On Sunday night, May 1, 2011, United States President Barack Obama addressed America and the world. He told them, the “United States has conducted an operation that killed Osama bin Laden.” This was an act that many had hoped to hear confirmed for a long time to feel justice for the killing of thousands of innocent people that as the terrorist leader he was responsible for. While the vast majority were relieved to hear the news of Bin Laden’s assassination there were a few Human Rights lawyers or supporters who raised concerns as they felt unlike the masses that although the United States was legally justified in violating Pakistan’s sovereignty to apprehend an indicted and active international criminal, it was not legally justified in assassinating him. They felt the just thing to do was to arrest him and make him go through a trial for his offences and face punishment this way. This article argues that assassinations, which under certain conditions are justified under international law, can also be just, but only when they are accompanied by the risk of a jury trial, a trial – even a trial after the fact of the assassination – this offers the potential to reconcile assassination and justice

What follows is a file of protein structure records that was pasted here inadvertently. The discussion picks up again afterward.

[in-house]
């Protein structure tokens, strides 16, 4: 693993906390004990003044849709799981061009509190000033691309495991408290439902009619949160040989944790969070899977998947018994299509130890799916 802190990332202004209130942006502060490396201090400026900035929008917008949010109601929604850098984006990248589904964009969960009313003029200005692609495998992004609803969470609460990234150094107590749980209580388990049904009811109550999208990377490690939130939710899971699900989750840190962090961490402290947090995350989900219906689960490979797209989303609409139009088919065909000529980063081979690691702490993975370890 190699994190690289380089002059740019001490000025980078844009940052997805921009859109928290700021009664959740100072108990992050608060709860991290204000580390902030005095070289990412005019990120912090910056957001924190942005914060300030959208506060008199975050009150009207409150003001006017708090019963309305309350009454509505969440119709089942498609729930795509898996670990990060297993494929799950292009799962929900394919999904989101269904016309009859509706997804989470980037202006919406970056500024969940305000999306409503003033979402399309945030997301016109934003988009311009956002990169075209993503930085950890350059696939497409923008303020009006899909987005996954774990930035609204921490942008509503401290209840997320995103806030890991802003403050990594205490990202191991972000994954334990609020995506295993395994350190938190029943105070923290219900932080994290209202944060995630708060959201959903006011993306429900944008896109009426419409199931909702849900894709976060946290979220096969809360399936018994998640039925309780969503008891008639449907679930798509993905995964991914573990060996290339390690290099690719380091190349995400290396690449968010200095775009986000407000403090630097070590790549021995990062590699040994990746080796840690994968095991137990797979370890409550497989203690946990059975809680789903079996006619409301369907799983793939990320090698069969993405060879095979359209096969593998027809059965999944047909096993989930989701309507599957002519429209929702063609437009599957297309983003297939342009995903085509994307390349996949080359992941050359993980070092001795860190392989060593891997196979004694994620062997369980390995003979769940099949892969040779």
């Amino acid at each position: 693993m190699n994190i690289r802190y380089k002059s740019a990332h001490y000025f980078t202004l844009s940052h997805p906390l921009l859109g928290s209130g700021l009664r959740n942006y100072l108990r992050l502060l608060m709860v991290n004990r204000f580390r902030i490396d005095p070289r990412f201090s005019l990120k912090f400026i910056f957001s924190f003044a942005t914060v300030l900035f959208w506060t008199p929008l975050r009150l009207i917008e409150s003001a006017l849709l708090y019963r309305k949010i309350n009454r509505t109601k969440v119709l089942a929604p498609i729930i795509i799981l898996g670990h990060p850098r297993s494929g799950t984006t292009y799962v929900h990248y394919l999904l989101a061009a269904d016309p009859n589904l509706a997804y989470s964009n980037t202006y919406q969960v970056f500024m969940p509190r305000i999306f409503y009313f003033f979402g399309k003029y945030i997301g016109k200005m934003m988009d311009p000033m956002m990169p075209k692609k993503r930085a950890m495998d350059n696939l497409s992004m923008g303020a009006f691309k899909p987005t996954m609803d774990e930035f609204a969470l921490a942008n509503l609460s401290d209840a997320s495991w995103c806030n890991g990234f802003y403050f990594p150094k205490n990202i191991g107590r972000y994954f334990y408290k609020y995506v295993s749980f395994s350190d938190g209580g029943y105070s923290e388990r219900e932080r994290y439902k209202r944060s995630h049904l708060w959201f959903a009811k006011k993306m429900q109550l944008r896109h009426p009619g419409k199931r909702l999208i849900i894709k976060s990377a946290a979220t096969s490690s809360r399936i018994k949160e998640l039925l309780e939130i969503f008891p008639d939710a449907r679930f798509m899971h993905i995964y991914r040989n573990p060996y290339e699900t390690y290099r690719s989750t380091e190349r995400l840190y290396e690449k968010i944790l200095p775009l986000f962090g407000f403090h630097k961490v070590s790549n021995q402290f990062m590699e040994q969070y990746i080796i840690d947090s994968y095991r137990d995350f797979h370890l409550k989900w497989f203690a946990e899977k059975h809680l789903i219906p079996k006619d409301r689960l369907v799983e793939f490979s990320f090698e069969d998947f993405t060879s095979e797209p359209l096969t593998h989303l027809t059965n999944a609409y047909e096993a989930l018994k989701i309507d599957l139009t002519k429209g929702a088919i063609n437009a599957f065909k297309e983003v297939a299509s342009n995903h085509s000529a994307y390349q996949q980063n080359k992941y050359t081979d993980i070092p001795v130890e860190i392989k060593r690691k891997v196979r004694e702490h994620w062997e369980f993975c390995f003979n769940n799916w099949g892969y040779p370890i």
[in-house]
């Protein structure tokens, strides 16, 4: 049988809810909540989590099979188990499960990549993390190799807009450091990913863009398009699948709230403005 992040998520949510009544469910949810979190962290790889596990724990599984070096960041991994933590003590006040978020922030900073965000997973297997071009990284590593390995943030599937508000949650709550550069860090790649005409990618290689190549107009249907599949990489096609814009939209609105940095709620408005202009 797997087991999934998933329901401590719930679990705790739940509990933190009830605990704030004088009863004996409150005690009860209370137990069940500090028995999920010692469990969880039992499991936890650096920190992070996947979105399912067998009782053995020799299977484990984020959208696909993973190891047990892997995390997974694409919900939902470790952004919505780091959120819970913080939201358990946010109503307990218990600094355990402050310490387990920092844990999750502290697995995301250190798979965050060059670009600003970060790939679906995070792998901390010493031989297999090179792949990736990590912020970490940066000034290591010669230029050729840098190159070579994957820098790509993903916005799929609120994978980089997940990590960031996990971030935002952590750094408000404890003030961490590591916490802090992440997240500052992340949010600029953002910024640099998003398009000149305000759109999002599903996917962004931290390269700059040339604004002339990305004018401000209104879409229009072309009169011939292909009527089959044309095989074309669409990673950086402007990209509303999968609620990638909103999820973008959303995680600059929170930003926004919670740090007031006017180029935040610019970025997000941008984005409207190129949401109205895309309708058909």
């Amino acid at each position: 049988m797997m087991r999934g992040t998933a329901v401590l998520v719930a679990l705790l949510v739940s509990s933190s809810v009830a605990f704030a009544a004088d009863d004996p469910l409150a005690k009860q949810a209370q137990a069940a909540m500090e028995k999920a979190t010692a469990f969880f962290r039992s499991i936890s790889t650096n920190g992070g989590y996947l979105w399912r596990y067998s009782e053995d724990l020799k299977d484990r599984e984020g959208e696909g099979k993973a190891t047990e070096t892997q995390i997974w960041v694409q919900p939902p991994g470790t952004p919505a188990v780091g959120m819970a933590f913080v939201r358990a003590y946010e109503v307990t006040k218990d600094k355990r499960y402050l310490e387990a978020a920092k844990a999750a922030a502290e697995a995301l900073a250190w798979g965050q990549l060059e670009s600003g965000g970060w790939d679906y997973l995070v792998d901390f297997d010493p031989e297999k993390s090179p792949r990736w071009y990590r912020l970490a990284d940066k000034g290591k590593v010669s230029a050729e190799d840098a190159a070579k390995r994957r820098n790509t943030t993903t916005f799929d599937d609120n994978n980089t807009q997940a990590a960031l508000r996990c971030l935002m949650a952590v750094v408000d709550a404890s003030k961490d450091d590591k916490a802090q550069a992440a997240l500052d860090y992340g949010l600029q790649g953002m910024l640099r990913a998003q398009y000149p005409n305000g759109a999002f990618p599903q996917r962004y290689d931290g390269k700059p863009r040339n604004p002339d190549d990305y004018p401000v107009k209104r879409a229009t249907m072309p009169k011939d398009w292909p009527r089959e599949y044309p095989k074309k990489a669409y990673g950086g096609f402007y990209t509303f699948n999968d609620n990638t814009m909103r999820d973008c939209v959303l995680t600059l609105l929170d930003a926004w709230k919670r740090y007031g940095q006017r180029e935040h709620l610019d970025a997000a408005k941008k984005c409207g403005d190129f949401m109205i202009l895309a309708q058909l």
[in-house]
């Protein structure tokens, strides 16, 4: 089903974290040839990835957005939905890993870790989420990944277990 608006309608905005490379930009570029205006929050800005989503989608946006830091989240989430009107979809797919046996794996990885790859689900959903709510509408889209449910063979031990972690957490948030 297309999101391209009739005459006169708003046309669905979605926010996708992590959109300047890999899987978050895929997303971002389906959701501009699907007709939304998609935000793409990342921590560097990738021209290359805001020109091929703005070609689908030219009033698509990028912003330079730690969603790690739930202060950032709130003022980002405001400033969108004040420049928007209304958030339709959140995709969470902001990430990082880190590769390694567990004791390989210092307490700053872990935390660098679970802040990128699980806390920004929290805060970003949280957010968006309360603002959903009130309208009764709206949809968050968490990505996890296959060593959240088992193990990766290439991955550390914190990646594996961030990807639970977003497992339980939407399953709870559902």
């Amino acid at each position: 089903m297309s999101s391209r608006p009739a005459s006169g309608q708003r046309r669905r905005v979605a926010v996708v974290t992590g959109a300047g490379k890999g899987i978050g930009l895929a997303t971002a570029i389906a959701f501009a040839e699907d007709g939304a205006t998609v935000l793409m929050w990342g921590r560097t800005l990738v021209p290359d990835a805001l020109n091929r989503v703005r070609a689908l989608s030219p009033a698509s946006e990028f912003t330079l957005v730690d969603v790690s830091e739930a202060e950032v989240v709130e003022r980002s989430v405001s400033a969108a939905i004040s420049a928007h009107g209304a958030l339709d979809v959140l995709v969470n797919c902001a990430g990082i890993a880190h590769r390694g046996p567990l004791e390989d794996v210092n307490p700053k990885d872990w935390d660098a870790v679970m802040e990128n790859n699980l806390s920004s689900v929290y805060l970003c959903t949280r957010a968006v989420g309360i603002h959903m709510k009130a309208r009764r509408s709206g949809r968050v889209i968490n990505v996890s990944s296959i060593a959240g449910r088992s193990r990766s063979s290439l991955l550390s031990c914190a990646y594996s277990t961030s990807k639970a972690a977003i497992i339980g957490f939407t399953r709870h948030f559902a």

Assassination has always been part of war and in recent years it has played increasingly important roles in United States military policy. The assassination of Osama bin Laden offers itself as an example of an assassination that nevertheless claims to be just. Comparing the bin Laden assassination with the assassination of Simon Petlura by Sholom Schwartzbard in 1927 and the kidnapping and trial of Adolf Eichmann in 1961, this article argues that assassinations, which under certain conditions are justified under international law, can also be just, but only when they are accompanied by the risk of a jury trial.
Berkowitz, R. (2011). Assassinating Justly: Reflections on Justice and Revenge in the Osama Bin Laden Killing Law, Culture and the Humanities, 7 (3), 346-351 DOI: 10.1177/1743872111418172